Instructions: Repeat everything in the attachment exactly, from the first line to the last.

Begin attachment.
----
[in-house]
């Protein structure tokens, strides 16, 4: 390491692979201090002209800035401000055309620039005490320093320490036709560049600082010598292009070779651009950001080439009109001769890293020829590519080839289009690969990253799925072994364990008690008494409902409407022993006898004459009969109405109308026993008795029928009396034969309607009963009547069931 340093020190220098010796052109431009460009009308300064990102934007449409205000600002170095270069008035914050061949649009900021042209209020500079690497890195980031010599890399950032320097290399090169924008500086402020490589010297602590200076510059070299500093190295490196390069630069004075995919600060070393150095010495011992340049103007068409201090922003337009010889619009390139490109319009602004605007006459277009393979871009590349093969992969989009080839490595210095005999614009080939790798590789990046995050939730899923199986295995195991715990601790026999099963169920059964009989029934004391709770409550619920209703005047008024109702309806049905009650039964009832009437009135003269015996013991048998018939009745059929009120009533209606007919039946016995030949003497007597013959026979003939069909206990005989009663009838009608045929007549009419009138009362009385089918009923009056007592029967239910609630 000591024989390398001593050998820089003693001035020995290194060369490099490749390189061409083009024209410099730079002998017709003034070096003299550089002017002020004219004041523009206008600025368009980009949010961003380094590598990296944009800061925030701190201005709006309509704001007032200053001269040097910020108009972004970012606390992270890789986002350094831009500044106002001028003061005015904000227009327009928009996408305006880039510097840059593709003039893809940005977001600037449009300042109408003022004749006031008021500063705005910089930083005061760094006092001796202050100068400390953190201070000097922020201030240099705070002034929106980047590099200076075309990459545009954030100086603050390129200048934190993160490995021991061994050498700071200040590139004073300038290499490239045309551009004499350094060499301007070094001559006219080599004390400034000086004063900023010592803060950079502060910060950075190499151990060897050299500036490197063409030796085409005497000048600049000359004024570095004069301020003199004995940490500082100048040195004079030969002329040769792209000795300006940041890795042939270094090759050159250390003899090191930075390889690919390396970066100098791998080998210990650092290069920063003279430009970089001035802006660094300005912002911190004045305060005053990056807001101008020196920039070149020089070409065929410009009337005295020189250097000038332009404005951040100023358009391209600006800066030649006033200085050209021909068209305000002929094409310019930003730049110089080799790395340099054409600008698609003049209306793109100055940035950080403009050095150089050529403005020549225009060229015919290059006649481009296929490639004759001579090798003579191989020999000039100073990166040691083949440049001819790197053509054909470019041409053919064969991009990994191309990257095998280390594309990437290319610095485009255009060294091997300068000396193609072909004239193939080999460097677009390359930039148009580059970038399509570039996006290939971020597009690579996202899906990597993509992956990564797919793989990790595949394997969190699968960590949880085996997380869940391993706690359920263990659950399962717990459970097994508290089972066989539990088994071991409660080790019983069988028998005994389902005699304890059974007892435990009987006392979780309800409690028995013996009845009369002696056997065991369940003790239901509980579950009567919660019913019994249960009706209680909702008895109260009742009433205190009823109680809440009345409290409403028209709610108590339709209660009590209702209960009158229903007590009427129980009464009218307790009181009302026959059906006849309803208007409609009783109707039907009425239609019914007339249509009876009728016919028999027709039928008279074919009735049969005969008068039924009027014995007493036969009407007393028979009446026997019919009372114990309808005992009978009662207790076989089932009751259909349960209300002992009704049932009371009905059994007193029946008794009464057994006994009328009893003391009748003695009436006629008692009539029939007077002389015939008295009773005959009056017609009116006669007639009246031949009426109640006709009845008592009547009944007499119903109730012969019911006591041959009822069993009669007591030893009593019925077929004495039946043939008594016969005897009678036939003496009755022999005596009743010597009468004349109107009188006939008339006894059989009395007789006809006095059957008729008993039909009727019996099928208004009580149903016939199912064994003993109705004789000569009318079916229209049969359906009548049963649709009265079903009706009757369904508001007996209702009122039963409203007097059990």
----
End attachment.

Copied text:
[in-house]
């Protein structure tokens, strides 16, 4: 390491692979201090002209800035401000055309620039005490320093320490036709560049600082010598292009070779651009950001080439009109001769890293020829590519080839289009690969990253799925072994364990008690008494409902409407022993006898004459009969109405109308026993008795029928009396034969309607009963009547069931 340093020190220098010796052109431009460009009308300064990102934007449409205000600002170095270069008035914050061949649009900021042209209020500079690497890195980031010599890399950032320097290399090169924008500086402020490589010297602590200076510059070299500093190295490196390069630069004075995919600060070393150095010495011992340049103007068409201090922003337009010889619009390139490109319009602004605007006459277009393979871009590349093969992969989009080839490595210095005999614009080939790798590789990046995050939730899923199986295995195991715990601790026999099963169920059964009989029934004391709770409550619920209703005047008024109702309806049905009650039964009832009437009135003269015996013991048998018939009745059929009120009533209606007919039946016995030949003497007597013959026979003939069909206990005989009663009838009608045929007549009419009138009362009385089918009923009056007592029967239910609630 000591024989390398001593050998820089003693001035020995290194060369490099490749390189061409083009024209410099730079002998017709003034070096003299550089002017002020004219004041523009206008600025368009980009949010961003380094590598990296944009800061925030701190201005709006309509704001007032200053001269040097910020108009972004970012606390992270890789986002350094831009500044106002001028003061005015904000227009327009928009996408305006880039510097840059593709003039893809940005977001600037449009300042109408003022004749006031008021500063705005910089930083005061760094006092001796202050100068400390953190201070000097922020201030240099705070002034929106980047590099200076075309990459545009954030100086603050390129200048934190993160490995021991061994050498700071200040590139004073300038290499490239045309551009004499350094060499301007070094001559006219080599004390400034000086004063900023010592803060950079502060910060950075190499151990060897050299500036490197063409030796085409005497000048600049000359004024570095004069301020003199004995940490500082100048040195004079030969002329040769792209000795300006940041890795042939270094090759050159250390003899090191930075390889690919390396970066100098791998080998210990650092290069920063003279430009970089001035802006660094300005912002911190004045305060005053990056807001101008020196920039070149020089070409065929410009009337005295020189250097000038332009404005951040100023358009391209600006800066030649006033200085050209021909068209305000002929094409310019930003730049110089080799790395340099054409600008698609003049209306793109100055940035950080403009050095150089050529403005020549225009060229015919290059006649481009296929490639004759001579090798003579191989020999000039100073990166040691083949440049001819790197053509054909470019041409053919064969991009990994191309990257095998280390594309990437290319610095485009255009060294091997300068000396193609072909004239193939080999460097677009390359930039148009580059970038399509570039996006290939971020597009690579996202899906990597993509992956990564797919793989990790595949394997969190699968960590949880085996997380869940391993706690359920263990659950399962717990459970097994508290089972066989539990088994071991409660080790019983069988028998005994389902005699304890059974007892435990009987006392979780309800409690028995013996009845009369002696056997065991369940003790239901509980579950009567919660019913019994249960009706209680909702008895109260009742009433205190009823109680809440009345409290409403028209709610108590339709209660009590209702209960009158229903007590009427129980009464009218307790009181009302026959059906006849309803208007409609009783109707039907009425239609019914007339249509009876009728016919028999027709039928008279074919009735049969005969008068039924009027014995007493036969009407007393028979009446026997019919009372114990309808005992009978009662207790076989089932009751259909349960209300002992009704049932009371009905059994007193029946008794009464057994006994009328009893003391009748003695009436006629008692009539029939007077002389015939008295009773005959009056017609009116006669007639009246031949009426109640006709009845008592009547009944007499119903109730012969019911006591041959009822069993009669007591030893009593019925077929004495039946043939008594016969005897009678036939003496009755022999005596009743010597009468004349109107009188006939008339006894059989009395007789006809006095059957008729008993039909009727019996099928208004009580149903016939199912064994003993109705004789000569009318079916229209049969359906009548049963649709009265079903009706009757369904508001007996209702009122039963409203007097059990």